Research suggests a link of which drug developers should be aware, expert says
SAN FRANCISCO — Individuals with certain types of chronic liver disease may be particularly susceptible to drug-induced liver injury (DILI), and the pharmaceutical industry should take this population into account during drug development, an expert said here.
Indeed, some research suggested that drug-induced liver injury is linked with a higher risk of poor outcomes in patients with pre-existing liver disease, said Naga Chalasani, MD, of Indiana University School of Medicine in Indianapolis.
Chalasani gave the Hyman J. Zimmerman Hepatotoxicity State-of-the-Art Lecture entitled “DILI in Chronic Liver Disease — The Next Major Hurdle” at the Liver Meeting, the annual meeting of the American Association for the Study of Liver Diseases (AASLD).
He went over certain drugs that are either reported or predicted to have an increased risk of hepatoxicity in liver disease, including anti-tuberculosis drugs, such as INH, rifampin or pyrazinamide, and highly active antiretroviral therapy (HAART) such as nevirapine — where patients with chronic hepatitis C or hepatitis B were associated with increases in the risk of liver toxicity.
“But experts have agreed that immune reconstitution with antiretroviral therapy may lead to reactivation of an underlying viral infection,” Chalasani said, characterizing this as an “important confounder.”
Chalasani presented unpublished data from his research group in which they investigated the role of underlying liver disease and its role in increased risk of all-cause drug-induced liver injury. They examined data on 10 prescription medications, including common antibiotics such as ciprofloxacin, levofloxacin, amoxicillin-clavulanate, and azithromycin, from the Indiana Health Exchange, and compared the frequency of suspected DILI between individuals with likely chronic liver disease and two control groups with no biochemical evidence of liver disease over a 10-year period.
Overall, they found that the frequency of suspected DILI in the chronic liver disease cohort was about six-fold higher than either control group. Their hypothesis going into the study was that individuals with chronic liver disease are not at increased risk for DILI due to common hepatotoxic agents.
Chalasani’s group also found evidence that DILI had an impact on outcomes for patients with chronic liver disease, with the frequency of death or liver transplant within 6 months of suspected drug-induced liver injury (20% in the chronic liver disease group vs 8%-14% in the control groups).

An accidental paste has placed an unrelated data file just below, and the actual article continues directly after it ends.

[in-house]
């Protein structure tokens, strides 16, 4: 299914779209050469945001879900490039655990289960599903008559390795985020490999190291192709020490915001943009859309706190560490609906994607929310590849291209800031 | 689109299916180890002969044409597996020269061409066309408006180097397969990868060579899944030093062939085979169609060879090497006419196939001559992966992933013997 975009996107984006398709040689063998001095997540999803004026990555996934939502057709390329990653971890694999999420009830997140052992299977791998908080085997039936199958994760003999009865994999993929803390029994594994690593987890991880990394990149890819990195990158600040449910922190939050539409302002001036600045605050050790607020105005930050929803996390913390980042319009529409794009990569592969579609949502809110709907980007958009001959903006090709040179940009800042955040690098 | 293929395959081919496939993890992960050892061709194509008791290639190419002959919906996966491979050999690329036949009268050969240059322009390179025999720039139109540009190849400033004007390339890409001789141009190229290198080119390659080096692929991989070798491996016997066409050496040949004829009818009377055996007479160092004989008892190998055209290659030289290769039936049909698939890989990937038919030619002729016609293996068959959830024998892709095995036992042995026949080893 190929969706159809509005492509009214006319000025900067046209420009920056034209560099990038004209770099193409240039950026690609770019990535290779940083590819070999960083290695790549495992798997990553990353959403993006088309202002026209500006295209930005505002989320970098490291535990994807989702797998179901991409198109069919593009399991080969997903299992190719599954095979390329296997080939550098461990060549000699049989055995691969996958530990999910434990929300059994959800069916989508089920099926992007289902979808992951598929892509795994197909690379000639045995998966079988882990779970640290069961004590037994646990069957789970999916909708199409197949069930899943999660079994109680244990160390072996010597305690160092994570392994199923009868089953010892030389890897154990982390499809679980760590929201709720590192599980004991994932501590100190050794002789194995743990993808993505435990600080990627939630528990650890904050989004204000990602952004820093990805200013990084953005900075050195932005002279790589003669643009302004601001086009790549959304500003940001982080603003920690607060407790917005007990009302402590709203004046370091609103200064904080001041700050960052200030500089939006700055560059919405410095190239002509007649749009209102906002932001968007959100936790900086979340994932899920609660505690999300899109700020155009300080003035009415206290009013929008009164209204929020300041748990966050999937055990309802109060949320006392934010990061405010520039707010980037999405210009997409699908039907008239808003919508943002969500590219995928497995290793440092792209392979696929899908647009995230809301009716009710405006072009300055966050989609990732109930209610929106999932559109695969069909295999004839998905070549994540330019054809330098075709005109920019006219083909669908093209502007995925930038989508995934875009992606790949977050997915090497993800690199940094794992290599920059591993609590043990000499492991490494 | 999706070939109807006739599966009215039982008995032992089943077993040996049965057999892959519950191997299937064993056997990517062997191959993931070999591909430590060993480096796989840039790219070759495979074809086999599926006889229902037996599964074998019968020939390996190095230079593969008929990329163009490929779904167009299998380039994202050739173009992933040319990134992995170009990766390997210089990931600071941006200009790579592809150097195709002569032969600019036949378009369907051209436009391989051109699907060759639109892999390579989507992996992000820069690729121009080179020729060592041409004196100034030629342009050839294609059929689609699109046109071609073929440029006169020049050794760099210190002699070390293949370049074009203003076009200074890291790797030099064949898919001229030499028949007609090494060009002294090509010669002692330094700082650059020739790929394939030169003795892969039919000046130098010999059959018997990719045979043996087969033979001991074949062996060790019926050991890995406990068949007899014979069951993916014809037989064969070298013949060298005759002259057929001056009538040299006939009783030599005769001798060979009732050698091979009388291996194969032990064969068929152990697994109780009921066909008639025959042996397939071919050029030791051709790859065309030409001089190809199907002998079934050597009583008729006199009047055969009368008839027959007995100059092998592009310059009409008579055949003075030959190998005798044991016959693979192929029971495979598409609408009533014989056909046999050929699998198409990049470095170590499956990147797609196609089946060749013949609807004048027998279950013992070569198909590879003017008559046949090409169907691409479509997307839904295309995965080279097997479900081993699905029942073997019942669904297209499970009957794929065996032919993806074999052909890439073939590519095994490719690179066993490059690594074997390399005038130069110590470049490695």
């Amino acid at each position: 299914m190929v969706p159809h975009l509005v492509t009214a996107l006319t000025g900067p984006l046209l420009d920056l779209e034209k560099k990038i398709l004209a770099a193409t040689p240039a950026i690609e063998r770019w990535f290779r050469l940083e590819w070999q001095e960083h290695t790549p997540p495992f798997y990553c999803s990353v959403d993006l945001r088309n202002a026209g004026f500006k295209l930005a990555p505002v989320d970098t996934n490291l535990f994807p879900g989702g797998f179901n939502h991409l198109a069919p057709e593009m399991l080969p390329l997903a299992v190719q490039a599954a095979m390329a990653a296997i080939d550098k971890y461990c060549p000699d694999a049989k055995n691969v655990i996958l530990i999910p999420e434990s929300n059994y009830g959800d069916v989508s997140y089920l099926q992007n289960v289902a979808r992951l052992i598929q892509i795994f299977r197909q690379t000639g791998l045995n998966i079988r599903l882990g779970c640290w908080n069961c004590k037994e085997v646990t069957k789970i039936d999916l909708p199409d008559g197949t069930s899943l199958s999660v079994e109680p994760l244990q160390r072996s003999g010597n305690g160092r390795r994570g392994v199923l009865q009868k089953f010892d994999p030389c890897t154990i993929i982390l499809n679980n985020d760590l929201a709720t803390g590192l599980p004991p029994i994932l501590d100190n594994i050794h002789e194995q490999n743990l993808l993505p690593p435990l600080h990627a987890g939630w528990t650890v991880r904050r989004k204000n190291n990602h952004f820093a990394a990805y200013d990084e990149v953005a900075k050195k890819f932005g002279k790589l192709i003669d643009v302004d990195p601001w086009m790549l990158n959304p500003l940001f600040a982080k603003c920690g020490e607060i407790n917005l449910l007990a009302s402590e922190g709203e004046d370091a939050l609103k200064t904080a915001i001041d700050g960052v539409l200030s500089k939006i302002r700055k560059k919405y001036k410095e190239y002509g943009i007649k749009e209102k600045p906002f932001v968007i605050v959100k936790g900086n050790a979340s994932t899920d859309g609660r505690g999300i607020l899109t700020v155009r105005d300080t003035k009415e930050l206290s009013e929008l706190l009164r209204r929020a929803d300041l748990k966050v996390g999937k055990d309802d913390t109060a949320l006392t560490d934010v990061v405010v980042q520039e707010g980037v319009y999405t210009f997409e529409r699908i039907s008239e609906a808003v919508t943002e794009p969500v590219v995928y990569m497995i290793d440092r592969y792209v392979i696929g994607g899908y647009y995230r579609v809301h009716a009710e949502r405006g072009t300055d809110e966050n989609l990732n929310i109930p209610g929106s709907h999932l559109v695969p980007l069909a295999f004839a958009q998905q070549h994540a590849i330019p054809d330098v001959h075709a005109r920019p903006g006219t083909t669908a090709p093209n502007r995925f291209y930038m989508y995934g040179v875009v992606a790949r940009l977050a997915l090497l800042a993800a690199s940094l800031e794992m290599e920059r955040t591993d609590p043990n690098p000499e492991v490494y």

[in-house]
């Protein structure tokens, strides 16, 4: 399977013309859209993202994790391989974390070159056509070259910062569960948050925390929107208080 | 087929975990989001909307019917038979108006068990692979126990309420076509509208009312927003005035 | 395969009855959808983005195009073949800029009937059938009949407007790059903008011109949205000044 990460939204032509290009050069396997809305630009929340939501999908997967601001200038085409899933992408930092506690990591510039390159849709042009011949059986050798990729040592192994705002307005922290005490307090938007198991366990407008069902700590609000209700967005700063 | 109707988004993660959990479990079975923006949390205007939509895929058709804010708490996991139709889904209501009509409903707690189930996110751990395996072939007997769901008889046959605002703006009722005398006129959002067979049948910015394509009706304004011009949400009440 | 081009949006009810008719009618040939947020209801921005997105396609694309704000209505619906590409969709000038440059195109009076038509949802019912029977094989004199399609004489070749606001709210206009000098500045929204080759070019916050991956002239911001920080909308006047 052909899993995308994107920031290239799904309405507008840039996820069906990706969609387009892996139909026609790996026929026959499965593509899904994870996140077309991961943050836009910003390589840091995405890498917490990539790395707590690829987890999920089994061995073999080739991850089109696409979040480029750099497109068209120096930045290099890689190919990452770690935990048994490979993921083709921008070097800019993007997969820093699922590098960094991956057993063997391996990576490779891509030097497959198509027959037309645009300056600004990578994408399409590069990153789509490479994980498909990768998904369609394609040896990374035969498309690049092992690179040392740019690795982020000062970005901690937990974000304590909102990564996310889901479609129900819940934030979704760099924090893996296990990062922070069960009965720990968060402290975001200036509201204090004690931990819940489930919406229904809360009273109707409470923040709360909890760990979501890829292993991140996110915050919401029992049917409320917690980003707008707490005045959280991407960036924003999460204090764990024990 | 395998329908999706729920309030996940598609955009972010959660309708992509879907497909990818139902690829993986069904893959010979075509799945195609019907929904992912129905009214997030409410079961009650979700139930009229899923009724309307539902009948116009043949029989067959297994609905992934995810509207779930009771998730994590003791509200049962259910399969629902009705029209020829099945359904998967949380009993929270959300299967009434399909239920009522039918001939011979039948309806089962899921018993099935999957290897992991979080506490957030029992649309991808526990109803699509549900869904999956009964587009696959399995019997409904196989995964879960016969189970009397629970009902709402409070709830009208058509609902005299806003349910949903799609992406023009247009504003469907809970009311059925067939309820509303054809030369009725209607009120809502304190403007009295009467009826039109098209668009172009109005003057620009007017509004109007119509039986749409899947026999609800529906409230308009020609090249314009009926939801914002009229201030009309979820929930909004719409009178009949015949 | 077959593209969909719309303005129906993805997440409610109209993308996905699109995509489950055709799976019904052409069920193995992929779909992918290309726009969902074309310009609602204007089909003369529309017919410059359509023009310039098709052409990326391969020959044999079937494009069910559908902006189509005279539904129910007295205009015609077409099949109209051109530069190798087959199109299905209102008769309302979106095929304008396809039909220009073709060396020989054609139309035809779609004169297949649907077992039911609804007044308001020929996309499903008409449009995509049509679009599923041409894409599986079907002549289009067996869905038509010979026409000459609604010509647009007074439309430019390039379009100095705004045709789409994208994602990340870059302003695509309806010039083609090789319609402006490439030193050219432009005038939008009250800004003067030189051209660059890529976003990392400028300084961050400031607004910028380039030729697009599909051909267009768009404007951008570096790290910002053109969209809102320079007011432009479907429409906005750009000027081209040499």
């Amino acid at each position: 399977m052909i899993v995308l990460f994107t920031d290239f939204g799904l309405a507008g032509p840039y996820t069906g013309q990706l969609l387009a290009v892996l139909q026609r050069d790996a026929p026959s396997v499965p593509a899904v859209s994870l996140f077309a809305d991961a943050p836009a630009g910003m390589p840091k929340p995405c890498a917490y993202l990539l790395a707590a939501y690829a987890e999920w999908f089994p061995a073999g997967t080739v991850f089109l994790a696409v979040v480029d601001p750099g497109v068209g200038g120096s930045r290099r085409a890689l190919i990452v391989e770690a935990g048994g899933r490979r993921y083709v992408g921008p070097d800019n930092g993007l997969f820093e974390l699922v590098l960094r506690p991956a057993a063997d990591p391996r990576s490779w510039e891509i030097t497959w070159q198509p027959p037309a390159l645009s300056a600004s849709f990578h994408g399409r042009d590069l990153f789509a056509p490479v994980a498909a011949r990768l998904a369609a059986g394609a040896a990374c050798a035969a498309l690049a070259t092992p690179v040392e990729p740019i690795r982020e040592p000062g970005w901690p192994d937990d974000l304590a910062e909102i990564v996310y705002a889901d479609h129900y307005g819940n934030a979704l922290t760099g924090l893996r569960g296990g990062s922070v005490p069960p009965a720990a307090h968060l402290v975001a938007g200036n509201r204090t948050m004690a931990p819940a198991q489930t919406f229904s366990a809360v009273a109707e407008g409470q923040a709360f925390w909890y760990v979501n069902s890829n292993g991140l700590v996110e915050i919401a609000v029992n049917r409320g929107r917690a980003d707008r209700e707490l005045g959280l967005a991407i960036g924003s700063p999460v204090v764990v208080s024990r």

“Going into this, we didn’t think there would be a higher risk [of poor outcomes], but we are starting to see this,” Chalasani said. “There is a suggestion that if you have chronic liver disease and you develop drug-induced liver injury, you may be at a higher risk of death.”
The unpublished data also found that moderate to severe liver disease was an independent predictor of 6-month mortality in patients with acute DILI, Chalasani said.
One study suggested that non-alcoholic fatty liver disease also seemed to play a role in the development of drug-induced liver injury, he said, citing a small 2007 study that found NAFLD was “strongly associated with DILI.”
Chalasani then reviewed how the pharmaceutical industry screens a compound for hepatotoxic potential, calling preclinical screening “more like an art than a science.”
“The [industry] paradigm is not designed to detect hepatotoxic potential in patients with underlying liver disease,” Chalsani noted. “Some of these therapies need to be tailored for chronic liver disease patients.”
One example was potentially using animals with diet-induced non-alcoholic steatohepatitis (NASH) in preclinical testing, he said.
He suggested the potential for revisions to industry standards, such as Hy’s Law, which is designed to pick up hepatoxicity in drug trials, adding that the FDA may be looking to revise its 2009 guidance that addressed drug-induced liver injury in premarketing clinical evaluation.
Chalasani mentioned IQ-DILI, a partnership involving industry, regulators, and academics who are now developing “best practices for managing various aspects of this issue.”
By Molly Walker
American Association for the Study of Liver Diseases